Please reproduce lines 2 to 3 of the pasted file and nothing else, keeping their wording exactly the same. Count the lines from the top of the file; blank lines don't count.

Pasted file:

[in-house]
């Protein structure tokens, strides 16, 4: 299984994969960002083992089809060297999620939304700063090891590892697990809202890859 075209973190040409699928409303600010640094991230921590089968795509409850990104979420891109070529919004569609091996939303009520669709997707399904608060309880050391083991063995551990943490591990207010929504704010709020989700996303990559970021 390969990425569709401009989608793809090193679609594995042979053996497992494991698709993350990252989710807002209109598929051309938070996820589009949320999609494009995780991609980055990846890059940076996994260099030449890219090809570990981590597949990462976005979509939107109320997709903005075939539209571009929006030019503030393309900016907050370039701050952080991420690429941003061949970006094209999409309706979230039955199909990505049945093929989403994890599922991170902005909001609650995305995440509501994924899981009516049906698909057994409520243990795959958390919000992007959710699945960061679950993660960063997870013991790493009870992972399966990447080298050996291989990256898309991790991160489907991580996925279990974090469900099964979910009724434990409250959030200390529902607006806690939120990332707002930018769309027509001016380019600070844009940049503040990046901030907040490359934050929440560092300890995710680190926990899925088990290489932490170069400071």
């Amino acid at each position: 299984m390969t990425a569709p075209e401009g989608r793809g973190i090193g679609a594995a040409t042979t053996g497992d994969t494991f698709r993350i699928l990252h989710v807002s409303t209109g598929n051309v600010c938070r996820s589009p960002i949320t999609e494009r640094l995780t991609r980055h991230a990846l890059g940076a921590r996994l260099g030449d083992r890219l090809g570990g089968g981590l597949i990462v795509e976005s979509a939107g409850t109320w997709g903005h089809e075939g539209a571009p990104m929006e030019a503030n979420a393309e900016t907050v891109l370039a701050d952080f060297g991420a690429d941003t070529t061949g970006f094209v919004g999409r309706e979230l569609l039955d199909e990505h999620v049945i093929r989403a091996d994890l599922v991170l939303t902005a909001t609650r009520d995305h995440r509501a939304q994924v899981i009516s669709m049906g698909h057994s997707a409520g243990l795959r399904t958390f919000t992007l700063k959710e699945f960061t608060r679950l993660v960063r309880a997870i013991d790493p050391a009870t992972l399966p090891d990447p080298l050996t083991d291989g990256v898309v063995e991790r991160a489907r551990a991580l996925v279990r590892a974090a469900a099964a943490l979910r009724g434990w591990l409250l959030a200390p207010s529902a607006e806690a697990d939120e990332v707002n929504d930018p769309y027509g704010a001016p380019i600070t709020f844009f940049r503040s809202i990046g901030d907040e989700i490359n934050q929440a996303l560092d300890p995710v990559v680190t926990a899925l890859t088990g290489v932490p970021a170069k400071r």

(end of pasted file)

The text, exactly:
């Protein structure tokens, strides 16, 4: 299984994969960002083992089809060297999620939304700063090891590892697990809202890859 075209973190040409699928409303600010640094991230921590089968795509409850990104979420891109070529919004569609091996939303009520669709997707399904608060309880050391083991063995551990943490591990207010929504704010709020989700996303990559970021 390969990425569709401009989608793809090193679609594995042979053996497992494991698709993350990252989710807002209109598929051309938070996820589009949320999609494009995780991609980055990846890059940076996994260099030449890219090809570990981590597949990462976005979509939107109320997709903005075939539209571009929006030019503030393309900016907050370039701050952080991420690429941003061949970006094209999409309706979230039955199909990505049945093929989403994890599922991170902005909001609650995305995440509501994924899981009516049906698909057994409520243990795959958390919000992007959710699945960061679950993660960063997870013991790493009870992972399966990447080298050996291989990256898309991790991160489907991580996925279990974090469900099964979910009724434990409250959030200390529902607006806690939120990332707002930018769309027509001016380019600070844009940049503040990046901030907040490359934050929440560092300890995710680190926990899925088990290489932490170069400071």
């Amino acid at each position: 299984m390969t990425a569709p075209e401009g989608r793809g973190i090193g679609a594995a040409t042979t053996g497992d994969t494991f698709r993350i699928l990252h989710v807002s409303t209109g598929n051309v600010c938070r996820s589009p960002i949320t999609e494009r640094l995780t991609r980055h991230a990846l890059g940076a921590r996994l260099g030449d083992r890219l090809g570990g089968g981590l597949i990462v795509e976005s979509a939107g409850t109320w997709g903005h089809e075939g539209a571009p990104m929006e030019a503030n979420a393309e900016t907050v891109l370039a701050d952080f060297g991420a690429d941003t070529t061949g970006f094209v919004g999409r309706e979230l569609l039955d199909e990505h999620v049945i093929r989403a091996d994890l599922v991170l939303t902005a909001t609650r009520d995305h995440r509501a939304q994924v899981i009516s669709m049906g698909h057994s997707a409520g243990l795959r399904t958390f919000t992007l700063k959710e699945f960061t608060r679950l993660v960063r309880a997870i013991d790493p050391a009870t992972l399966p090891d990447p080298l050996t083991d291989g990256v898309v063995e991790r991160a489907r551990a991580l996925v279990r590892a974090a469900a099964a943490l979910r009724g434990w591990l409250l959030a200390p207010s529902a607006e806690a697990d939120e990332v707002n929504d930018p769309y027509g704010a001016p380019i600070t709020f844009f940049r503040s809202i990046g901030d907040e989700i490359n934050q929440a996303l560092d300890p995710v990559v680190t926990a899925l890859t088990g290489v932490p970021a170069k400071r």